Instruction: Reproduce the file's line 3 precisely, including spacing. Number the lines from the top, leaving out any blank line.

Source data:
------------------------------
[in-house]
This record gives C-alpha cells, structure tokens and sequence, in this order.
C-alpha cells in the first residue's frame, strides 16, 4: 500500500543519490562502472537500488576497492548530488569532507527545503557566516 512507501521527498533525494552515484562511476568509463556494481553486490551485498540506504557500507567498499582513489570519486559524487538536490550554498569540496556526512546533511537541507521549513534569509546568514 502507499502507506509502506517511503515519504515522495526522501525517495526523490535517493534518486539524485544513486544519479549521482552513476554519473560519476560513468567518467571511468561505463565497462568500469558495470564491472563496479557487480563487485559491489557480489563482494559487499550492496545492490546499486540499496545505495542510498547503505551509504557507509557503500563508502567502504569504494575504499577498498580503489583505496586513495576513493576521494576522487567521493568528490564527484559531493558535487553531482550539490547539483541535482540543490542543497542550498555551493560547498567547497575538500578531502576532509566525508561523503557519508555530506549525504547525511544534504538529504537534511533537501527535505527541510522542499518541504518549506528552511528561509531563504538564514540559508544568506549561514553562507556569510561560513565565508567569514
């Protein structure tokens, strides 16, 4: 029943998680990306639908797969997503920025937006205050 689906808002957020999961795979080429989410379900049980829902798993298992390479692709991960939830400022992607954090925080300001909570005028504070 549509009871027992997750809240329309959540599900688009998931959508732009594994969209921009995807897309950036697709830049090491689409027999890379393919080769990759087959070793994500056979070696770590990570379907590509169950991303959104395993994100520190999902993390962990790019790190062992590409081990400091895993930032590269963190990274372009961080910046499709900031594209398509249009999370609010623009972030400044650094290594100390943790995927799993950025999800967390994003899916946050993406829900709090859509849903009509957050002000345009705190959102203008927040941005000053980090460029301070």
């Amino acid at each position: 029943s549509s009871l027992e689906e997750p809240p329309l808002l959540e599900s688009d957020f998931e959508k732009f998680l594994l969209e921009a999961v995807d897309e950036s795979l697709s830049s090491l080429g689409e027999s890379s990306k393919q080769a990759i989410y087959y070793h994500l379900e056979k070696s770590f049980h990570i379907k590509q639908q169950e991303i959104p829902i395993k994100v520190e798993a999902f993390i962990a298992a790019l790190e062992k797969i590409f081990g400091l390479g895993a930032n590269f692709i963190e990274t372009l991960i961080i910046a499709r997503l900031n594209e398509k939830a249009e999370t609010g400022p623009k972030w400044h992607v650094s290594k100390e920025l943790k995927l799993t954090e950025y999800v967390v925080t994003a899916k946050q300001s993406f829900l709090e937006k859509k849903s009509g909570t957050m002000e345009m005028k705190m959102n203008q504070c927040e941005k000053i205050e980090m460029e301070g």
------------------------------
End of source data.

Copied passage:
C-alpha cells in the first residue's frame, strides 16, 4: 500500500543519490562502472537500488576497492548530488569532507527545503557566516 512507501521527498533525494552515484562511476568509463556494481553486490551485498540506504557500507567498499582513489570519486559524487538536490550554498569540496556526512546533511537541507521549513534569509546568514 502507499502507506509502506517511503515519504515522495526522501525517495526523490535517493534518486539524485544513486544519479549521482552513476554519473560519476560513468567518467571511468561505463565497462568500469558495470564491472563496479557487480563487485559491489557480489563482494559487499550492496545492490546499486540499496545505495542510498547503505551509504557507509557503500563508502567502504569504494575504499577498498580503489583505496586513495576513493576521494576522487567521493568528490564527484559531493558535487553531482550539490547539483541535482540543490542543497542550498555551493560547498567547497575538500578531502576532509566525508561523503557519508555530506549525504547525511544534504538529504537534511533537501527535505527541510522542499518541504518549506528552511528561509531563504538564514540559508544568506549561514553562507556569510561560513565565508567569514